The Confabulist by Steven Galloway

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The Confabulist by Steven Galloway

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Category: Historical Fiction
Rating: 4/5
Reviewer: Ani Johnson
Reviewed by Ani Johnson
Summary: A story about reality versus illusion as Martin Strauss believes he killed arch escapologist Harry Houdini not once, but twice. An intriguing tale but the most intriguing part being the true life of Houdini himself.
Buy? Yes Borrow? Yes
Pages: 320 Date: August 2014
Publisher: Atlantic Books
External links: Author's website
ISBN: 978-1782393993

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Martin Strauss has an unusual affliction that causes him to reinvent his life from false memories, convincing even himself. As a confabulist he's unsure of his past and whether he actually had a happy relationship with the woman he loved. But there is one thing of which he's convinced: he killed the famous Ehrich Weiss twice. You've not heard of Ehrich Weiss? Oh but you have for Ehrich was Harry Houdini, the best escapologist (among other things) that the world has ever known.

Canadian author Steven Galloway author of the exemplary highly acclaimed (i.e. I loved it!) The Cellist of Sarajevo has taken a different tack entirely for his fourth novel. This time he looks at veracity versus illusion through the strongly held beliefs of a fictional confabulist Martin Strauss and (stranger than fiction) the real life of Harry H.

The chapters alternate leaving me to admit I found Houdini's biographical chapters more compelling than the fictional life of Martin. Perhaps it would be different for those who know of Harry's endeavours and intriguing private world but for me the revelations make such compelling reading that, if they alone populated the book, it would rate a 5*.

It isn't just the suspense involved in his trickery that attracted me either. The episodes about the sadness of the Weiss' marriage, what it did to his wife, his womanising and the consequences of his connections with the secret service are absolutely riveting. I actually found myself checking the facts as I went along since there were moments that read like a fictionalised thriller. However, the Houdini chapters are all based on well researched fact and learned opinion right down to the theory that Steven offers about Houdini's death. On the other hand, Strauss tells his own story drawing us into a world woven by a man who mistakenly believes every word he says and every moment he recounts.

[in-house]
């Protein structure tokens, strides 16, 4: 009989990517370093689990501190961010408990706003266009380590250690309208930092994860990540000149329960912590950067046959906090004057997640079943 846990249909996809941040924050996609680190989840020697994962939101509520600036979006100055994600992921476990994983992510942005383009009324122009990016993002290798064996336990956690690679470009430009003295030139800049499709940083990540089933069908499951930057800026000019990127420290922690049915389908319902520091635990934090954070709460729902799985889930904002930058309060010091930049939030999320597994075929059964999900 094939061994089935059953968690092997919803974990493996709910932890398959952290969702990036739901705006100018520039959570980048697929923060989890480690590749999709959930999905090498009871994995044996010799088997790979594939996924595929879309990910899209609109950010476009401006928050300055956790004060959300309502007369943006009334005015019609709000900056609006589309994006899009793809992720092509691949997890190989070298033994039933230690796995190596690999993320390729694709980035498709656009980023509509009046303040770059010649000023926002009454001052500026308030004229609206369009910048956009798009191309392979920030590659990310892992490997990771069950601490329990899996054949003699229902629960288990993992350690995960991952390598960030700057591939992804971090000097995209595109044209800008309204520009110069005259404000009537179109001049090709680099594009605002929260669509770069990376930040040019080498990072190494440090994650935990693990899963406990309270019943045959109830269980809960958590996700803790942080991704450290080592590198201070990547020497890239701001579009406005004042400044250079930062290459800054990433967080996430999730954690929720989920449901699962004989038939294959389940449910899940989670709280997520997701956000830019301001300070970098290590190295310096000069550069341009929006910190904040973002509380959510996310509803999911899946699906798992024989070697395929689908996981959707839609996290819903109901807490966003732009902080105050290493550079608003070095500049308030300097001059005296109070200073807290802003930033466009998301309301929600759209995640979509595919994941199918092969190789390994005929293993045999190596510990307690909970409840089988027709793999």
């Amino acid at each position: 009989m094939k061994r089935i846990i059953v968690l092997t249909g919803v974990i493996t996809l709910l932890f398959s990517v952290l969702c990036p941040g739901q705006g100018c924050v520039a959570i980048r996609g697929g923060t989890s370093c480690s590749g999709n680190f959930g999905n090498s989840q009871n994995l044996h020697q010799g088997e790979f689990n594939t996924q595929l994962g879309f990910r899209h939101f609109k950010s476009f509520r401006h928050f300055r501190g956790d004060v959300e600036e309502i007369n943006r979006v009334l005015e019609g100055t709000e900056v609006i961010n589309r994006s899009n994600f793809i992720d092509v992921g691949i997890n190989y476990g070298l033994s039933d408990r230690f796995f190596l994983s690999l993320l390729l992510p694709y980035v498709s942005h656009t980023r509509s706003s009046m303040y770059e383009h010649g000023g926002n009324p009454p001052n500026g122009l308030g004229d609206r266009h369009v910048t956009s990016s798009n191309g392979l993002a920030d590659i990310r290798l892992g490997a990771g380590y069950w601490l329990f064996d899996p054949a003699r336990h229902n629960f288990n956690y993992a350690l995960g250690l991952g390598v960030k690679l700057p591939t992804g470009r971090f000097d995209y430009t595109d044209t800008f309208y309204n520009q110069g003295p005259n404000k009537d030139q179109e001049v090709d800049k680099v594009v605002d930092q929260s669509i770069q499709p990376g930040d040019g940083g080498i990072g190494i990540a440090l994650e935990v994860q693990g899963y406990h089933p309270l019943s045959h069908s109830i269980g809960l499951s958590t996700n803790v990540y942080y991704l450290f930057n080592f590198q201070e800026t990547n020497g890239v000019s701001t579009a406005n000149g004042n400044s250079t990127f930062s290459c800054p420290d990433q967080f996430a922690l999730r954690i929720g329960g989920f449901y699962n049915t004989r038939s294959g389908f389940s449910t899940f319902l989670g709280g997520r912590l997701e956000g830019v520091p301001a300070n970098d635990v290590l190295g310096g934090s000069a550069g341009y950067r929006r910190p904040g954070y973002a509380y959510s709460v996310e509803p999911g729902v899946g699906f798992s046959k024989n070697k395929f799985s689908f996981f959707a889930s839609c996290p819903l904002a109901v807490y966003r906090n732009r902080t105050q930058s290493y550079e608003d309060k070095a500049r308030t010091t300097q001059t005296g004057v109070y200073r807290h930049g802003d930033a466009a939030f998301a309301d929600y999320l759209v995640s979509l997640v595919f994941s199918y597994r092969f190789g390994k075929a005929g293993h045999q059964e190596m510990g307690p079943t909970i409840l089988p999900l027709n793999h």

A magic illusion comes in three parts: the pledge where the equipment is shown to the audience, the turn or trick itself and the final revealing act. This is the way that Steven has chosen to write Martin's life, giving it an ethereal Beautiful Mind feel.

Although fascinating at first, after a while I found Martin's self-obsession wearing (unfair of me as it's a symptom of his illness) and yearned to return to the escapologist's tale. However this may be just as much a reflection on how Steven's writing about Harry grabbed me rather than any aspersion cast on poor Martin.

The interesting thing is that if we fossick through Strauss' memories not all are totally fictitious. He may not have been present during some of them, but they definitely happened. The pinnacle of these was the wonderful idea that Houdini's long suffering wife had after Harry's death for a special tea party. I'll leave the details for you to discover but I defy anyone not to cheer at her style and chutzpah.

Although people like Christopher Priest (in his novel Prestige) have used the three stage conjuring metaphor on which to hang their story, Steven's twist and choice of historical subject gives it an original flourish. Would I be marking as high if I was already a Houdini expert? Possibly not but coming to the subject as a newbie means I not only enjoyed the book, I'm dying to learn more. Ok, perhaps not dying exactly, but you know what I mean!

(Thank you, Altantic Books, for providing us with a copy for review.)

Further Reading: If you haven't read it, do give The Cellist of Sarajevo a try. If you've already relished it or are more into the Houdini vibe, we also recommend The Harry Houdini Mysteries: The Dime Museum Murders by Daniel Stashower.

Buy The Confabulist by Steven Galloway at Amazon You can read more book reviews or buy The Confabulist by Steven Galloway at

Buy The Confabulist by Steven Galloway at Amazon You can read more book reviews or buy The Confabulist by Steven Galloway at


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